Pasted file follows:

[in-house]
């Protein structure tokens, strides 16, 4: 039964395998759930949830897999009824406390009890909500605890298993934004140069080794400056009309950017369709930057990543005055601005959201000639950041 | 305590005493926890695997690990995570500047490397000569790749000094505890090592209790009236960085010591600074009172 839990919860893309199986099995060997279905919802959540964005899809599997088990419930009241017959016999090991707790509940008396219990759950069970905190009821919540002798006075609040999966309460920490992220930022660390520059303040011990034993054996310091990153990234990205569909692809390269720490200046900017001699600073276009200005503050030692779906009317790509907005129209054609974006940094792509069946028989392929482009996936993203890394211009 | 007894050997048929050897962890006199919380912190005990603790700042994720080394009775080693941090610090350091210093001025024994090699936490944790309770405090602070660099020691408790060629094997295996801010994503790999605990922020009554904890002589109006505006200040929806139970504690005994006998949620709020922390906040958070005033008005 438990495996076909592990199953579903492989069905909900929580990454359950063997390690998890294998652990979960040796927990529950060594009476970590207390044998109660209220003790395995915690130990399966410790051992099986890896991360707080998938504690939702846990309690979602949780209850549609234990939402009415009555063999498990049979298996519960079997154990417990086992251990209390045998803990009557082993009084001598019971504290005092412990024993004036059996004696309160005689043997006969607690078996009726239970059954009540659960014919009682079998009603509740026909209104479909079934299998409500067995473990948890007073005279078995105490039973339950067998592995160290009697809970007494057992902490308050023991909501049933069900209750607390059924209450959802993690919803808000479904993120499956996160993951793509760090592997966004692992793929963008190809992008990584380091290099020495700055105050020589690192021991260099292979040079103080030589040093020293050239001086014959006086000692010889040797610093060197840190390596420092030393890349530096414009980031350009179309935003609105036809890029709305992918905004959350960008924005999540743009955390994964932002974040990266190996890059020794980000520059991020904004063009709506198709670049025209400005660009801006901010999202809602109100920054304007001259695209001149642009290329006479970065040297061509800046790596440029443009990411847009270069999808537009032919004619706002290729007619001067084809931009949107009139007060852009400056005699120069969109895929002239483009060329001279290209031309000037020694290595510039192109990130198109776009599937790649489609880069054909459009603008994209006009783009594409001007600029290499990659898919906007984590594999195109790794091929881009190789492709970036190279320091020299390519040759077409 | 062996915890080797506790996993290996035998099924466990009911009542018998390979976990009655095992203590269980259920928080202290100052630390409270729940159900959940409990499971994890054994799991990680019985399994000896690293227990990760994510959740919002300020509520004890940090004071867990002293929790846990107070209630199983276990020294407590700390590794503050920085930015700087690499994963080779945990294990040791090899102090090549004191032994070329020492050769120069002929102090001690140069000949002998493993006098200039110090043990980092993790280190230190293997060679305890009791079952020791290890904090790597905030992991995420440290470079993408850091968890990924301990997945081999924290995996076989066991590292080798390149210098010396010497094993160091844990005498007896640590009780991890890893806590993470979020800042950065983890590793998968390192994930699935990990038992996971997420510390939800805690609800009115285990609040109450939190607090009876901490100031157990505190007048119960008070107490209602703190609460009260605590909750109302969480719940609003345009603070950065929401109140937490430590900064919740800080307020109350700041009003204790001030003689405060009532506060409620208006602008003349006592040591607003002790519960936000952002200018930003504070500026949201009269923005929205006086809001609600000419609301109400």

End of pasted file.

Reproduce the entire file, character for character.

[in-house]
């Protein structure tokens, strides 16, 4: 039964395998759930949830897999009824406390009890909500605890298993934004140069080794400056009309950017369709930057990543005055601005959201000639950041 | 305590005493926890695997690990995570500047490397000569790749000094505890090592209790009236960085010591600074009172 839990919860893309199986099995060997279905919802959540964005899809599997088990419930009241017959016999090991707790509940008396219990759950069970905190009821919540002798006075609040999966309460920490992220930022660390520059303040011990034993054996310091990153990234990205569909692809390269720490200046900017001699600073276009200005503050030692779906009317790509907005129209054609974006940094792509069946028989392929482009996936993203890394211009 | 007894050997048929050897962890006199919380912190005990603790700042994720080394009775080693941090610090350091210093001025024994090699936490944790309770405090602070660099020691408790060629094997295996801010994503790999605990922020009554904890002589109006505006200040929806139970504690005994006998949620709020922390906040958070005033008005 438990495996076909592990199953579903492989069905909900929580990454359950063997390690998890294998652990979960040796927990529950060594009476970590207390044998109660209220003790395995915690130990399966410790051992099986890896991360707080998938504690939702846990309690979602949780209850549609234990939402009415009555063999498990049979298996519960079997154990417990086992251990209390045998803990009557082993009084001598019971504290005092412990024993004036059996004696309160005689043997006969607690078996009726239970059954009540659960014919009682079998009603509740026909209104479909079934299998409500067995473990948890007073005279078995105490039973339950067998592995160290009697809970007494057992902490308050023991909501049933069900209750607390059924209450959802993690919803808000479904993120499956996160993951793509760090592997966004692992793929963008190809992008990584380091290099020495700055105050020589690192021991260099292979040079103080030589040093020293050239001086014959006086000692010889040797610093060197840190390596420092030393890349530096414009980031350009179309935003609105036809890029709305992918905004959350960008924005999540743009955390994964932002974040990266190996890059020794980000520059991020904004063009709506198709670049025209400005660009801006901010999202809602109100920054304007001259695209001149642009290329006479970065040297061509800046790596440029443009990411847009270069999808537009032919004619706002290729007619001067084809931009949107009139007060852009400056005699120069969109895929002239483009060329001279290209031309000037020694290595510039192109990130198109776009599937790649489609880069054909459009603008994209006009783009594409001007600029290499990659898919906007984590594999195109790794091929881009190789492709970036190279320091020299390519040759077409 | 062996915890080797506790996993290996035998099924466990009911009542018998390979976990009655095992203590269980259920928080202290100052630390409270729940159900959940409990499971994890054994799991990680019985399994000896690293227990990760994510959740919002300020509520004890940090004071867990002293929790846990107070209630199983276990020294407590700390590794503050920085930015700087690499994963080779945990294990040791090899102090090549004191032994070329020492050769120069002929102090001690140069000949002998493993006098200039110090043990980092993790280190230190293997060679305890009791079952020791290890904090790597905030992991995420440290470079993408850091968890990924301990997945081999924290995996076989066991590292080798390149210098010396010497094993160091844990005498007896640590009780991890890893806590993470979020800042950065983890590793998968390192994930699935990990038992996971997420510390939800805690609800009115285990609040109450939190607090009876901490100031157990505190007048119960008070107490209602703190609460009260605590909750109302969480719940609003345009603070950065929401109140937490430590900064919740800080307020109350700041009003204790001030003689405060009532506060409620208006602008003349006592040591607003002790519960936000952002200018930003504070500026949201009269923005929205006086809001609600000419609301109400």